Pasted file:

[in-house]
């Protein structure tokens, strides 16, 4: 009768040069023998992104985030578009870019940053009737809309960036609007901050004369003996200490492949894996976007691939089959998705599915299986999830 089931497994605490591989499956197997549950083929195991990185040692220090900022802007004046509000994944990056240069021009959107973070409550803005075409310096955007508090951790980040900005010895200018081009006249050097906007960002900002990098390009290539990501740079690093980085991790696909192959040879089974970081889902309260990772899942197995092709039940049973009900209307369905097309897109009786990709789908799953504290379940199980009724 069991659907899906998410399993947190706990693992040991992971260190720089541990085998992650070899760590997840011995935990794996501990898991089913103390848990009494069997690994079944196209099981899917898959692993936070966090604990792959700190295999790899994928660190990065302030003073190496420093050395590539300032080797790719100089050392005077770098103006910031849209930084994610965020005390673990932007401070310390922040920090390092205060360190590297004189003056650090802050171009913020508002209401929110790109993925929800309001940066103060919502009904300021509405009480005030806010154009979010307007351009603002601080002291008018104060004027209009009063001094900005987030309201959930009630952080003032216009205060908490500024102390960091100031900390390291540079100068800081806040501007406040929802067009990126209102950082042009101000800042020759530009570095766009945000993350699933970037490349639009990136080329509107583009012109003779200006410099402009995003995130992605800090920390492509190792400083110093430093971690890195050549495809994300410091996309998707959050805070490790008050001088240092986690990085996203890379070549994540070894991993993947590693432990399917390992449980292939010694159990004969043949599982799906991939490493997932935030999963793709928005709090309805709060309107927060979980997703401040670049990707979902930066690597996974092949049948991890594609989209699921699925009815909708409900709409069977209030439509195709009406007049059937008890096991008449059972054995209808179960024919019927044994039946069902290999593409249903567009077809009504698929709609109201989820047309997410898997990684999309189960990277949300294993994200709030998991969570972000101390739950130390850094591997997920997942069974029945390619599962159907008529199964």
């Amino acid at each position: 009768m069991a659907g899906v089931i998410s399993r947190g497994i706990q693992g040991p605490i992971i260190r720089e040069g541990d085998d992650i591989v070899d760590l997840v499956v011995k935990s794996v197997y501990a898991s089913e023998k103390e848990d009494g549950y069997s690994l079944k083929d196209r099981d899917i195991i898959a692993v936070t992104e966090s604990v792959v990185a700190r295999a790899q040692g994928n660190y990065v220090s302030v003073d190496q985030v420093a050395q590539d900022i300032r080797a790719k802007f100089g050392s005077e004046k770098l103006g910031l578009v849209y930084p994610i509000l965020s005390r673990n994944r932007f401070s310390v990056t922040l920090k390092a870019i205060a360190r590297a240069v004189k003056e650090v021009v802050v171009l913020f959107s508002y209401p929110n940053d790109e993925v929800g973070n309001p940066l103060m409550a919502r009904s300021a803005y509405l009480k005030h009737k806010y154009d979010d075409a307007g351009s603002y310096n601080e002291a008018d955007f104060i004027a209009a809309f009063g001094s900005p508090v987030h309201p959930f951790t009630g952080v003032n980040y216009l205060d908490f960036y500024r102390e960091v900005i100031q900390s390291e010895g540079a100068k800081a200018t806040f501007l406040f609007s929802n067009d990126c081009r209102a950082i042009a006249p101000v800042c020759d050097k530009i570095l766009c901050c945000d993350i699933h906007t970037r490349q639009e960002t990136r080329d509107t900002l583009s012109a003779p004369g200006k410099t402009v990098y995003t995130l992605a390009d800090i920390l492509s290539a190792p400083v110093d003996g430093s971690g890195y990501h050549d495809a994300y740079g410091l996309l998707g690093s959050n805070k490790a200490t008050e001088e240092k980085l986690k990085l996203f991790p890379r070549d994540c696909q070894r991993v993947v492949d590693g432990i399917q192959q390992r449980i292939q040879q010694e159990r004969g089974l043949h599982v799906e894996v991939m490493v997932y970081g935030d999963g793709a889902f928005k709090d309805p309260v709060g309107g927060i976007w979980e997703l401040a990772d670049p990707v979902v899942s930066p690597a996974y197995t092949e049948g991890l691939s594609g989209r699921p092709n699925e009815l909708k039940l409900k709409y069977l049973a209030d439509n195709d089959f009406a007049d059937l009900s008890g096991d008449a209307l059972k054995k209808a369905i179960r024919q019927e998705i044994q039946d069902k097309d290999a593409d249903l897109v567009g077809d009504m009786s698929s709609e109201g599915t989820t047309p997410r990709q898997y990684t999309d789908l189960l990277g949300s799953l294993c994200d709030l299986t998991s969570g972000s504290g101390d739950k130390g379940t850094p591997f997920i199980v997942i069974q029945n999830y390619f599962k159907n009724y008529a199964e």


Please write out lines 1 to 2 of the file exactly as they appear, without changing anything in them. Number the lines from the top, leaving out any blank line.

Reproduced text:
[in-house]
């Protein structure tokens, strides 16, 4: 009768040069023998992104985030578009870019940053009737809309960036609007901050004369003996200490492949894996976007691939089959998705599915299986999830 089931497994605490591989499956197997549950083929195991990185040692220090900022802007004046509000994944990056240069021009959107973070409550803005075409310096955007508090951790980040900005010895200018081009006249050097906007960002900002990098390009290539990501740079690093980085991790696909192959040879089974970081889902309260990772899942197995092709039940049973009900209307369905097309897109009786990709789908799953504290379940199980009724 069991659907899906998410399993947190706990693992040991992971260190720089541990085998992650070899760590997840011995935990794996501990898991089913103390848990009494069997690994079944196209099981899917898959692993936070966090604990792959700190295999790899994928660190990065302030003073190496420093050395590539300032080797790719100089050392005077770098103006910031849209930084994610965020005390673990932007401070310390922040920090390092205060360190590297004189003056650090802050171009913020508002209401929110790109993925929800309001940066103060919502009904300021509405009480005030806010154009979010307007351009603002601080002291008018104060004027209009009063001094900005987030309201959930009630952080003032216009205060908490500024102390960091100031900390390291540079100068800081806040501007406040929802067009990126209102950082042009101000800042020759530009570095766009945000993350699933970037490349639009990136080329509107583009012109003779200006410099402009995003995130992605800090920390492509190792400083110093430093971690890195050549495809994300410091996309998707959050805070490790008050001088240092986690990085996203890379070549994540070894991993993947590693432990399917390992449980292939010694159990004969043949599982799906991939490493997932935030999963793709928005709090309805709060309107927060979980997703401040670049990707979902930066690597996974092949049948991890594609989209699921699925009815909708409900709409069977209030439509195709009406007049059937008890096991008449059972054995209808179960024919019927044994039946069902290999593409249903567009077809009504698929709609109201989820047309997410898997990684999309189960990277949300294993994200709030998991969570972000101390739950130390850094591997997920997942069974029945390619599962159907008529199964």